The Prince of Tides
The South may still be mourning the death of famed author Pat Conroy, but his spirit lives on through his books. One such novel, made into a film in 1991, was “The Prince of Tides.” While some scenes were shot in The Big Apple, sparkling marshlands can also be found in this captivating film. Nick Nolte plays Tom Wingo, a man with a traumatic childhood who falls in love with his suicidal sister’s psychiatrist, played by Barbra Streisand. The movie opens with an overhead shot of the Beaufort River. Tom Wingo’s mother’s home was shot at the former Bay Street Inn, and the beach scenes were shot on Fripp Island.
While this movie may not necessarily classify as fitting perfectly into the romance genre, one thing’s for sure. The relationship between Jenny and Forrest is one that warms the heart. Despite childhood trauma, the Vietnam War and drug addiction, these two crazy kids beat the odds and end up together. A road trip to Savannah is worth a visit to Chippewa Square, where you’ll find that famous park bench where Forrest disperses wisdom and enjoys a box of chocolates.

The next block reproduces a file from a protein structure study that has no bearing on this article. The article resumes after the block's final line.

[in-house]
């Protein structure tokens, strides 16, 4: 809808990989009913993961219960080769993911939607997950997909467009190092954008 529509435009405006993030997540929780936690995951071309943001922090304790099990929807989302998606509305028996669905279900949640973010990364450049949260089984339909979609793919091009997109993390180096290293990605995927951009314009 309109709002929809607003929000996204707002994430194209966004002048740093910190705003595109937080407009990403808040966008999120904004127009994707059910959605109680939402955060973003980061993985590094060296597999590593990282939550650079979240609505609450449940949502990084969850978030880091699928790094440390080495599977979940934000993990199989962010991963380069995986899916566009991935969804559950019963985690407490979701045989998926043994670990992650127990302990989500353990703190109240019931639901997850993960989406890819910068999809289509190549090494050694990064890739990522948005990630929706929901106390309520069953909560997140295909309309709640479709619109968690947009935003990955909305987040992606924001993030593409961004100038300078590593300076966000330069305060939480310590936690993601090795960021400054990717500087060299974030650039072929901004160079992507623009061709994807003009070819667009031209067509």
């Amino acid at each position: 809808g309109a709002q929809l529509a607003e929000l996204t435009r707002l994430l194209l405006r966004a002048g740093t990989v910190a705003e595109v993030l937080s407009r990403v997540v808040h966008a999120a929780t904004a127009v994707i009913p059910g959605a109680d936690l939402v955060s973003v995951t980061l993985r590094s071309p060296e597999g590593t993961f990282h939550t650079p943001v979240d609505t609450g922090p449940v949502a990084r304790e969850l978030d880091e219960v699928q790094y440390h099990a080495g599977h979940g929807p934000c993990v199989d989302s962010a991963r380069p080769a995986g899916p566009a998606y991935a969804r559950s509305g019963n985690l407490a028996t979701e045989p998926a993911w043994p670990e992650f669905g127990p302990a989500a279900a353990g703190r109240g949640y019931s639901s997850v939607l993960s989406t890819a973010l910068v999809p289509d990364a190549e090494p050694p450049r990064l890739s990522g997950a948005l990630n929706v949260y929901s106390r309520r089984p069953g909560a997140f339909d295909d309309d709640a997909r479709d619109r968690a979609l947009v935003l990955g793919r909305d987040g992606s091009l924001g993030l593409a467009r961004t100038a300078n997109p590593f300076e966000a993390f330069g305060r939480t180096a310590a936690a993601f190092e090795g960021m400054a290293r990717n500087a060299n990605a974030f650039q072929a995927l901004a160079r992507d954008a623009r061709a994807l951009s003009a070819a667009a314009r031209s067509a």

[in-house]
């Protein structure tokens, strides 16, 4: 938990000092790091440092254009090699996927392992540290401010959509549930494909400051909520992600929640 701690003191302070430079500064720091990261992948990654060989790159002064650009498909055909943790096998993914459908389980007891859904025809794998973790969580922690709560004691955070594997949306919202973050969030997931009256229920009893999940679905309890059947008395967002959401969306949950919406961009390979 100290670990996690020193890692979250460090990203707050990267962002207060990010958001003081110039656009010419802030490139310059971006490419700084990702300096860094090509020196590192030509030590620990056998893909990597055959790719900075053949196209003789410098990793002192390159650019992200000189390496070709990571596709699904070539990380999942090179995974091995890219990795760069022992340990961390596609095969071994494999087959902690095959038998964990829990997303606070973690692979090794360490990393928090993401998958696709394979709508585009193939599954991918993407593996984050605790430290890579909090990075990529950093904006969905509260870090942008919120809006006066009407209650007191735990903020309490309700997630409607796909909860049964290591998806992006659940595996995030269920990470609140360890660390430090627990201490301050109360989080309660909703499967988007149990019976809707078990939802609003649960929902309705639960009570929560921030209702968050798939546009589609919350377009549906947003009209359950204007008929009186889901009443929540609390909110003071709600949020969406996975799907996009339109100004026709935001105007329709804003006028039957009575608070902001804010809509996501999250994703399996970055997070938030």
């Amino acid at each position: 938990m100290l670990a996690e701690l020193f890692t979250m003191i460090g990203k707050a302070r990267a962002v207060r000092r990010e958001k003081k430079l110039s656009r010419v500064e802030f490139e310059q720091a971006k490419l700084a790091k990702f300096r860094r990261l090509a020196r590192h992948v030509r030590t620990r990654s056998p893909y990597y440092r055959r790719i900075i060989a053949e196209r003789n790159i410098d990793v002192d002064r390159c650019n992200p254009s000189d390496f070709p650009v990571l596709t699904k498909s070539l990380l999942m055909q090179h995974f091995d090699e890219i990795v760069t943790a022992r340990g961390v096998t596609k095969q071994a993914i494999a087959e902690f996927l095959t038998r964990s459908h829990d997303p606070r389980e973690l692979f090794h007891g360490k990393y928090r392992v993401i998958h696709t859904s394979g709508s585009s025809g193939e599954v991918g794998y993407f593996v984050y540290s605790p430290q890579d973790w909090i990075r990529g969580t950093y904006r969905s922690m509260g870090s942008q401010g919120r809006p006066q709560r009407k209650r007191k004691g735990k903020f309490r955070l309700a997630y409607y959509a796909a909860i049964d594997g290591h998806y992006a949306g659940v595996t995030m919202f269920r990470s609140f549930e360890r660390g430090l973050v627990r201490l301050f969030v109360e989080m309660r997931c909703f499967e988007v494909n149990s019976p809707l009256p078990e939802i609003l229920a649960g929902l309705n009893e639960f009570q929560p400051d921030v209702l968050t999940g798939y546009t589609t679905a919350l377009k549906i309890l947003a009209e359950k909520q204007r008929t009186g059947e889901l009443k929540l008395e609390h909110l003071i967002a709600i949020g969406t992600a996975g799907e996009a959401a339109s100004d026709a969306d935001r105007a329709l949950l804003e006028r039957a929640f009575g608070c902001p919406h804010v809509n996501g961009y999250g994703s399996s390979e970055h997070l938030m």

Nights in Rodanthe
The sleepy, seasonal town of Cape Hatteras, North Carolina, provides the perfect setting for this story of second chances. Nicholas Sparks’ “Nights in Rodanthe” tells the tale of two unlikely folks falling in love after a random meeting. Adrienne Willis, played by Diane Lane, steps in as an Outer Banks innkeeper for her friend. She finds herself renting out a room to Paul Flanner, a doctor played by Richard Gere, who is haunted by an unsuccessful operation he performed years prior. The multilevel, bohemian beach-side home is a definite eye-catcher throughout the film. Luckily for us, a real-life couple that happen to be diehard fans of the film purchased the home. They restored it after some storm damage and have opened it up to the public as a real inn where you actually can stay. The kitchen and a few other rooms have been redecorated to look like the ones pictured in the film.
While the storyline follows a group of zany record store employees determined to save their workplace from being bought by corporate bigwigs, there is plenty of rock ‘n’ roll romance to go around. Take for instance A.J., who finds himself completely infatuated, and intimidated, by his co-worker Cory, played by Liv Tyler. Cory Mason’s sprawling Southern house can be found on Forest Hills Drive in Wilmington, North Carolina. The exterior of the actual record store depicted in the film is on Front Street. While it looks totally different in person, considering they built around it specifically for shooting purposes, true fans will want to make a pit stop here. It’s a bar in real life called Buzz’s Roost, and we couldn’t think of a more perfect place to raise a pint and proclaim, “Damn the man; save the empire!”
By Kalene McCort